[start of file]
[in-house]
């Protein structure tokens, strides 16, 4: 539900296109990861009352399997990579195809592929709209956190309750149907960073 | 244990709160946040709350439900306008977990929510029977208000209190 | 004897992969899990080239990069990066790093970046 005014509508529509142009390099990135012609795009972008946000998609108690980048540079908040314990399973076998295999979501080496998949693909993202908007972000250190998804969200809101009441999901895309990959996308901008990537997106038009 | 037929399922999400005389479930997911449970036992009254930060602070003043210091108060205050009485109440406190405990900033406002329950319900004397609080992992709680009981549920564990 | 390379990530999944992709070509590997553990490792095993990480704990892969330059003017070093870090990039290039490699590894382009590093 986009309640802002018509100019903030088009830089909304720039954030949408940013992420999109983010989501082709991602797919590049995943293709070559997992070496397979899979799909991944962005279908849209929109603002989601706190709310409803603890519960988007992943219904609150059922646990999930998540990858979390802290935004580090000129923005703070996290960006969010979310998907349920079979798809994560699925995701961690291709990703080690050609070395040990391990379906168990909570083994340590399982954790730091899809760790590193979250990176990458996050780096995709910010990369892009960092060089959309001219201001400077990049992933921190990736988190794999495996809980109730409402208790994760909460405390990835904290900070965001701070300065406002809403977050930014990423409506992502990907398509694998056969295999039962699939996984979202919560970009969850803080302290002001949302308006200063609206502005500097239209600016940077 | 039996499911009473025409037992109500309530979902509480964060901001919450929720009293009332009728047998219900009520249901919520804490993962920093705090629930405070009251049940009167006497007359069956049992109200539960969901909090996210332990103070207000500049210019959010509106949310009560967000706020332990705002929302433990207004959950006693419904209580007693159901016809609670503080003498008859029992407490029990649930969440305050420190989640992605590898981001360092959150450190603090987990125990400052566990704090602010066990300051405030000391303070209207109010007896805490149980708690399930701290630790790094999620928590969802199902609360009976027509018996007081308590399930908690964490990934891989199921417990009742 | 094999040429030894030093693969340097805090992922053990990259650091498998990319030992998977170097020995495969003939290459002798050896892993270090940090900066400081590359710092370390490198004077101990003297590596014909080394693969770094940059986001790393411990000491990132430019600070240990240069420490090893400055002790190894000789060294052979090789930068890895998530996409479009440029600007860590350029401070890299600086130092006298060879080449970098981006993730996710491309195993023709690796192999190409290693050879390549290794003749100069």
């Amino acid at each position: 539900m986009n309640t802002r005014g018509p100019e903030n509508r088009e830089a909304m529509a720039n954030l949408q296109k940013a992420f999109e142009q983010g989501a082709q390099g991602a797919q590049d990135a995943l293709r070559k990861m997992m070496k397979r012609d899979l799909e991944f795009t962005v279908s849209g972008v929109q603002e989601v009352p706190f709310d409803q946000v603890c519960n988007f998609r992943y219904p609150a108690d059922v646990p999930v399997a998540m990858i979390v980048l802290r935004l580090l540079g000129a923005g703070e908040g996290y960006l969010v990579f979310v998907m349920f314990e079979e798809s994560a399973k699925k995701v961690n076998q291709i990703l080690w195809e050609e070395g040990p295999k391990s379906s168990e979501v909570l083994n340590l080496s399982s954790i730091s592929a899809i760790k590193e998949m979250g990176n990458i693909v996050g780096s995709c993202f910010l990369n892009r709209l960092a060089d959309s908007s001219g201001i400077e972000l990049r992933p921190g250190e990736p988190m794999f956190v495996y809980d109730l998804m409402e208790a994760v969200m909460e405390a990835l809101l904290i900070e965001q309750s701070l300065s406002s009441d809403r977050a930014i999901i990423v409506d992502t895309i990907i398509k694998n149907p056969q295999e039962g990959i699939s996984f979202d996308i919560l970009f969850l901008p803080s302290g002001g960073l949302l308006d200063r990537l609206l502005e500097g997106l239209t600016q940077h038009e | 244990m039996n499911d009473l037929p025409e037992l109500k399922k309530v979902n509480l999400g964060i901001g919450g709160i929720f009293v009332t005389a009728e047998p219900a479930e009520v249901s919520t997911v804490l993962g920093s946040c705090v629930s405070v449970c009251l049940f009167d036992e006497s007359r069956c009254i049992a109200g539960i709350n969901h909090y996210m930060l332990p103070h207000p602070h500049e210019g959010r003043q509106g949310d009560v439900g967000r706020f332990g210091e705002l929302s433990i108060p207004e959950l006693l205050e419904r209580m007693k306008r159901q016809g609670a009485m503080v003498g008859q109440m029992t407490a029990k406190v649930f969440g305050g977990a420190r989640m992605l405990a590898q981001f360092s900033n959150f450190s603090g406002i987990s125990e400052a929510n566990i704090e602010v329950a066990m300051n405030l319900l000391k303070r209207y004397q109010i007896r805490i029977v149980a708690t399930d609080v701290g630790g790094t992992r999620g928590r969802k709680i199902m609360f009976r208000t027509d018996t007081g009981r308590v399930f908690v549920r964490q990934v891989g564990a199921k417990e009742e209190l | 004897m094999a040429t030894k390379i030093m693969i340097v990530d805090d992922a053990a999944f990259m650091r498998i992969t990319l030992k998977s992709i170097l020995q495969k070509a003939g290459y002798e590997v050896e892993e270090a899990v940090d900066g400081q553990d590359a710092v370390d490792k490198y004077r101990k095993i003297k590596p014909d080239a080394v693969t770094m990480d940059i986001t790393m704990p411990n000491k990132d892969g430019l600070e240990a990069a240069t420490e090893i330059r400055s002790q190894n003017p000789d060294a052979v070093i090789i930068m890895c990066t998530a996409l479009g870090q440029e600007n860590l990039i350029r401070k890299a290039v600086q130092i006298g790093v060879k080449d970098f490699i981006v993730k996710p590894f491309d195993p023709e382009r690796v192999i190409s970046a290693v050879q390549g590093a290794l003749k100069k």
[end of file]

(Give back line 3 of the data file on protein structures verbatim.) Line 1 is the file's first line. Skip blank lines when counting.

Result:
């Amino acid at each position: 539900m986009n309640t802002r005014g018509p100019e903030n509508r088009e830089a909304m529509a720039n954030l949408q296109k940013a992420f999109e142009q983010g989501a082709q390099g991602a797919q590049d990135a995943l293709r070559k990861m997992m070496k397979r012609d899979l799909e991944f795009t962005v279908s849209g972008v929109q603002e989601v009352p706190f709310d409803q946000v603890c519960n988007f998609r992943y219904p609150a108690d059922v646990p999930v399997a998540m990858i979390v980048l802290r935004l580090l540079g000129a923005g703070e908040g996290y960006l969010v990579f979310v998907m349920f314990e079979e798809s994560a399973k699925k995701v961690n076998q291709i990703l080690w195809e050609e070395g040990p295999k391990s379906s168990e979501v909570l083994n340590l080496s399982s954790i730091s592929a899809i760790k590193e998949m979250g990176n990458i693909v996050g780096s995709c993202f910010l990369n892009r709209l960092a060089d959309s908007s001219g201001i400077e972000l990049r992933p921190g250190e990736p988190m794999f956190v495996y809980d109730l998804m409402e208790a994760v969200m909460e405390a990835l809101l904290i900070e965001q309750s701070l300065s406002s009441d809403r977050a930014i999901i990423v409506d992502t895309i990907i398509k694998n149907p056969q295999e039962g990959i699939s996984f979202d996308i919560l970009f969850l901008p803080s302290g002001g960073l949302l308006d200063r990537l609206l502005e500097g997106l239209t600016q940077h038009e | 244990m039996n499911d009473l037929p025409e037992l109500k399922k309530v979902n509480l999400g964060i901001g919450g709160i929720f009293v009332t005389a009728e047998p219900a479930e009520v249901s919520t997911v804490l993962g920093s946040c705090v629930s405070v449970c009251l049940f009167d036992e006497s007359r069956c009254i049992a109200g539960i709350n969901h909090y996210m930060l332990p103070h207000p602070h500049e210019g959010r003043q509106g949310d009560v439900g967000r706020f332990g210091e705002l929302s433990i108060p207004e959950l006693l205050e419904r209580m007693k306008r159901q016809g609670a009485m503080v003498g008859q109440m029992t407490a029990k406190v649930f969440g305050g977990a420190r989640m992605l405990a590898q981001f360092s900033n959150f450190s603090g406002i987990s125990e400052a929510n566990i704090e602010v329950a066990m300051n405030l319900l000391k303070r209207y004397q109010i007896r805490i029977v149980a708690t399930d609080v701290g630790g790094t992992r999620g928590r969802k709680i199902m609360f009976r208000t027509d018996t007081g009981r308590v399930f908690v549920r964490q990934v891989g564990a199921k417990e009742e209190l | 004897m094999a040429t030894k390379i030093m693969i340097v990530d805090d992922a053990a999944f990259m650091r498998i992969t990319l030992k998977s992709i170097l020995q495969k070509a003939g290459y002798e590997v050896e892993e270090a899990v940090d900066g400081q553990d590359a710092v370390d490792k490198y004077r101990k095993i003297k590596p014909d080239a080394v693969t770094m990480d940059i986001t790393m704990p411990n000491k990132d892969g430019l600070e240990a990069a240069t420490e090893i330059r400055s002790q190894n003017p000789d060294a052979v070093i090789i930068m890895c990066t998530a996409l479009g870090q440029e600007n860590l990039i350029r401070k890299a290039v600086q130092i006298g790093v060879k080449d970098f490699i981006v993730k996710p590894f491309d195993p023709e382009r690796v192999i190409s970046a290693v050879q390549g590093a290794l003749k100069k």